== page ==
However, there is still hope [this is where it clicked for a lot of my students]. We went to Gen 1-2 and saw that in creation, the kingdom is seen in its perfection - man reigning with God, like God and for God over His created order. Then, we flipped to the end of the story in Rev 21-22. Can we see anything in the New Creation that was similair to the creation in Gen 1-2? Yes. We see man reigning and ruling with God, like God, and for God over the new heavens and the new earth.

If we know that this snapshot will be the fruit of God's gracious promises in Jesus, we must have humility and confidence to live as His kings and priests right now. This hope is the lens through which we must view the word of God and the world around us, serving the King of all kings.


My brother's latest movie review is on "Notorious." It's an excellent read. Here. Personally, I don't think Puffy can top his "I'll be Missing You/I'll Fly Away" medley.

Saturday, January 17, 2009

Bryan Regan


I've mentioned on here before that my brother writes excellent online movie reviews. His last few I haven't posted on here. They're great to read because they're well-written from the viewpoints of both artistry and the Christian worldview.

liturgical hope

It was quite lovely reading through Malachi in my Jewish Study Bible this morning. The footnotes are always intriguing and generally give fun insight or some sort of historical/critical commentary.

The last chapter of Malachi [two chs in most translations] tells of YHWH's people being His treasured possession [3.17], "the sun of righteousness" rising with healing in its wings [3.20 or 4.2], and "Elijah" preparing the way [3.23 or 4.5]. These texts are richly Messianic. We can see this in Mt 11.7-15, Lk 1.76-78, and elsewhere. Despite these texts being promised-filled, the book ends on a somber note of destruction [3.24 or 4.6].

However, when this passage is read in traditional Jewish liturgy, 3.23 is repeated after 3.24. This is done so that the public reading of the text would end with hope as the horizon rather than despair as the last stanza.

Moreover, this is precisely how the last verses of Lamentations [5.21-22] and Isaiah [66.23-24] are read too. In doing this, the Jewish people know that they have not TRULY returned from exile [Neh 9.36]. They know that this Second Temple cannot fully be what YHWH promised in the Davidic covenant. They are hardwired with hope, but do not believe that this hope has come in Jesus.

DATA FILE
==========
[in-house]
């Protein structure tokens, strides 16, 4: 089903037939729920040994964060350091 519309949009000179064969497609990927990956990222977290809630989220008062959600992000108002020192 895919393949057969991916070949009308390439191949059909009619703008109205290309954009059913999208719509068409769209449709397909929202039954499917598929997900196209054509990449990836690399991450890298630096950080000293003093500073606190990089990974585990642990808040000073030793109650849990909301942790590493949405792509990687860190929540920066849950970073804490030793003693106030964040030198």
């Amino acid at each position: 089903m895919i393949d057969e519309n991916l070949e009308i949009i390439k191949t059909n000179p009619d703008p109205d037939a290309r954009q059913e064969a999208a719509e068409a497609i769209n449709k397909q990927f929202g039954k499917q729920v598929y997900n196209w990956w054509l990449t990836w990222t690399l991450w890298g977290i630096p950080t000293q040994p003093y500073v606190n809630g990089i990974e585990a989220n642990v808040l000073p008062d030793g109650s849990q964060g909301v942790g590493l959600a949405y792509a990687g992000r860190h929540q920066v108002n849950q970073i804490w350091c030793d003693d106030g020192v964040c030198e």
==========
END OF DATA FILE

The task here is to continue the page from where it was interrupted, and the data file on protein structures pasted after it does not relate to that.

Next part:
But the Messiah is supposed to reign and rule. The Messiah will be the spiritual and political Jewish Superhero. Messiahs don't die naked on a Roman crucifixion stick. 

Or do they?

this hangs by our front door. my mama gave it to me. it's purty.

Wednesday, January 14, 2009

is there a future Israel?

Russ Moore discusses it here.


"He that takes truth for his guide, and duty for his end, may safely trust to God’s providence to lead him aright."

"aw, how sweet" or "since when did logic-defying tolerance become so cool?"

Now that president-elect Obama has an evangelical Christian doing something public for him [Rick Warren], the homosexual community and its supporters are upset. So, being a good religiously spineless politician, Obama is asking Gene Robinson [the openly-homosexual Episcopal Bishop of New Hampshire] to also open in prayer for him at another gathering.

Our friend Dr Mohler is way smarter than me and has more details here.


Tuesday, January 13, 2009


This phrase is used four times in Joshua 1 [1.6, 1.7, 1.9, 1.18]. Why so repetitive? 

First off, Joshua was still a new leader. He was likely shaking in his rookie boots. He saw what kind of consequences Moses had for direct disobedience.

Second, Moses was Israel's ideal leader and he had just died. Moses was prophetic, priestly, and "knew YHWH face to face" like nobody else ever has [Dt 34.10-12]. Tough act to follow.

Third, YHWH told Moses in Dt 31.16-21 that the people weren't going to be the greatest snapshot of godliness in the days to come. They were going to prostitute the covenant love of YHWH. Needless to say, Joshua wasn't leading 1,000 saints. 

Fourth, Josh's job was to conquer the promise land. This is easier said than done when those in the promise land not only out number you, but are sometimes huge Goliath-ish fellows.

An 18th century rabbi [the Vilna Gaon] maintained that "strong" referred to the body and that "courageous" referred to the emotions. Even if this is a false distinction, noticing the above four reasons why Joshua needed to hear this repeated proves that YHWH is holding out a holistic hope to Joshua.